Draft document: Recommendations
Submitted by Mikhail Balonov, IAEA
Commenting as an individual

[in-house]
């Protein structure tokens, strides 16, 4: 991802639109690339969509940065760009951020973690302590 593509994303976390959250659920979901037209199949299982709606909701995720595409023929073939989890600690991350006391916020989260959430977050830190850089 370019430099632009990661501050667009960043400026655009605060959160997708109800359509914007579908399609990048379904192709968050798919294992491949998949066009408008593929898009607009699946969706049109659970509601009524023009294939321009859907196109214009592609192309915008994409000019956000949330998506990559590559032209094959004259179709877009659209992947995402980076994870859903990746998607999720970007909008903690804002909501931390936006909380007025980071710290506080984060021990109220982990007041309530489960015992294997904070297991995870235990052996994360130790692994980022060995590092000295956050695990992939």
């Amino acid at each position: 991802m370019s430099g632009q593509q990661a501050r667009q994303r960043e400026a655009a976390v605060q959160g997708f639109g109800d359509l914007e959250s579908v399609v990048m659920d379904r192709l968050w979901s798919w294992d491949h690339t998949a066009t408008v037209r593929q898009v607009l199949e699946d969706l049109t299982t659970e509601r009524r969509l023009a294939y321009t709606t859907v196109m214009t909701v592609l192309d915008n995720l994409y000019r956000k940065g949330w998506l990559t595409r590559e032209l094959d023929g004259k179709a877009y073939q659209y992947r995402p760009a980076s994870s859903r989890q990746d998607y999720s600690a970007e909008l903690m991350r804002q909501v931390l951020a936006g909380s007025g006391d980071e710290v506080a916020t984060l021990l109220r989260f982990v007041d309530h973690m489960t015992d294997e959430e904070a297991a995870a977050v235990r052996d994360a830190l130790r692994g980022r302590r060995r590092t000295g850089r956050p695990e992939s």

ICRP-2006 has much improved since the previous discussion in 2004/2005. However, it is still not such coherent and logic as its predecessors were. The writer has some comments of both general and specific nature. General comments. The Principles. Formally the principles of radiation protection did not change much; all the three of them remained on place with almost the same names. However, as can be judged from the further text, it is suggested that in reality the Optimisation principle and especially its implementation change substantially. The optimization becomes now a way of thinking and migrates far away from well defined quantitative optimization methodologies developed in ICRP-37 and ICRP-55 to less defined qualitative ones. There is now more attention paid to public perception and stakeholder involvement issues and less attention to cost-benefit analysis and averted dose. On the one hand this gives more space for multifaceted approach for highly educated regulators and practitioners but, on the other hand, immediately complicates practical implementation of the optimization principle by most of practitioners. The latter would definitely prefer more concrete recommendation and quantitative criteria. The existing FD on optimisation does not compensate this shortage. In the new Constrained optimization, the concept of constraint becomes the central one. Unfortunately definition of constraint and especially scientific basis for selection of constraint values for different exposure situations/categories is still far from being clear, see specific comments below. The document may benefit a lot from current consultation namely in the area of specification of the constraint quantity. Specific comments. 2.2. (30) The principle of optimisation should be shortened; otherwise it reads as explanation of the principle, not principle itself. The suggested option: “The principle of constrained optimisation: The level of protection should be the best under the prevailing circumstances, i.e., maximising the margin of good over harm. Optimisation involves keeping exposures as low as reasonably achievable taking into account economic and societal factors, as well as any inequity in the distribution of doses and benefits amongst those exposed.” Dose and risk constraints as instrument of constrained optimization can be defined later in the text. (159) This seems to be the first time that constraint quantity appears in the main text. It’s a good place to define it, see, e.g. (184). 5.2. Types of exposure situations. Aiming at terminology simplification, I’d suggest to shorten this title and call this section simply “5.2. Exposure situations”. Accordingly, to avoid the word ‘Type’ in this context, e.g.: (162) The Commission intends its recommendations to be applied to all sources in the following three exposure situations which address in total all conceivable circumstances: Same (162): extend definition of existing exposure situations as follows: · existing exposure situations are exposure situations that already exist when a decision on control has to be taken, including natural background radiation and residues from past practices that were operated outside the Commission’s recommendations and from past emergencies. (173) and (215): Give rationale why “Relevant constraints should be higher than those for individuals in the general population”. (202) Logic of constraint selection might be strengthened as follows: “In providing guidance on values for dose constraints, the Commission has assumed a linear relationship between radiation dose and risk of cancer or hereditary effects in exposed organs or tissues. The Commission considers that, for the purposes of radiological protection, the assumption of linearity applies up to acute or annual doses of about 100 mSv. At higher doses, there is an increased likelihood of tissue injuries and a significant risk of stochastic effects. For these reasons, the Commission considers that the maximum value for a constraint is 100 mSv incurred either acutely or in a year. There is no net individual or societal benefit that can compensate for higher levels of exposures, except in extreme situations such as the saving of life or the prevention of a serious catastrophe.” (204) Last sentence “The corresponding doses would represent a marginal increase above the natural background and are at least two orders of magnitude lower than the maximum value for a constraint, thus providing a rigorous level of protection.” Needs clarification for a lay reader. (205) and Table 4. First sentence claims that the 2nd band “applies in circumstances where individuals receive direct benefits from an exposure situation but not necessarily from the exposure or the source of the exposure, itself.” In the last sentence it says that “In the event of an accident, countermeasures such as sheltering and iodine prophylaxis would fall within this band.” Then clarification is needed what are the benefits from an accident. Actually, I would suggest to replace the first sentence with the following: “The second band, from 1 mSv to 20 mSv, applies in circumstances where individuals receive direct benefits from an exposure situation (in case of practice) or by avoidance of disturbing intervention in case of emergency (e.g., evacuation) or in existing situation (e.g., resettlement). ” (213) Suggested modification for the first bullet: · “For rescue operations involving the prevention of serious injury or the development of catastrophic conditions, every effort should be made to avoid serious tissue injuries by keeping doses below about 1000 mSv and, ideally, to avoid other tissue injuries by keeping doses below 100 mSv, the Commission's maximum value for a constraint.” (221) In this important para on optimization, costs of protection are not mentioned at all. Even if it suggested that optimization becomes a multifaceted process, cost-benefit issues should not be totally ignored. (230) This para is totally irrelevant to the subject of 5.8.7 Application of optimisation and constraints. Suggest to delete it or to move to 4.5.7 Collective Doses. (231) From the context one can guess that it is about collective dose. It would be useful to specify that. Otherwise, the statement “The Commission is of the opinion that in the decision-making process, more weight could be given to moderate and high doses…” becomes trivial and unnecessary. However, if it is about collective dose, then this idea is in strong contradiction with LNT confirmed in Section 3 for radiation protection purposes. As LNT is accepted, there is no reason to neglect contribution of low doses to the collective dose. Same para (231) “The Commission does not intend to give detailed guidance on such weighting, but rather stresses the importance of demonstrating in a transparent manner how any weighting has been carried out.” Who will do respective recommendations if not the Commission? I’d rather consider development of the relevant guidance in a separate ICRP document. 5.9. Dose limits. It would be important to mention in this section that the concept of dose limits is based on the concept of acceptable risk. This important link is missing here. (240) “Dose limits do not apply in situations where the exposed individual is engaged in life saving actions or is attempting to prevent a catastrophic situation.” Not only, they are not applicable in emergencies and existing situations either. (280) “In many cases it will be obvious that action to reduce exposures is not warranted. This conclusion will often be intuitive.“ Suggest to replace the word “intuitive” with the expression “based on common sense”. (286) See the suggested specification: “The overall contribution of 40K is substantial but is fairly constant and is limited by the body’s content of potassium and not by the amount of potassium in the diet.” All the consumed potassium is first absorbed in GIT and then the extra amount excreted quickly. It’s not an uptake issue. By the way, the next sentence in (286) seems not completed. (339) “The intervention levels given in those publications (ICRP Publications 60 and 63) are now regarded as constraints.” This note substantially, although implicitly, changes application of the indicated quantities. According to ICRP Publications 60 and 63, the protection actions should be undertaken when the intervention or action levels are exceeded. In contrast, the suggested approach requires application of optimised actions below the constraints. If this is the new ICRP position, it should be explicitly clarified. The same is relevant to the existing situations, (340) to (342). That is all for now. As for specific comments and some editorial suggestions in the Dosimetry section, these will be discussed first at C2 meeting in October.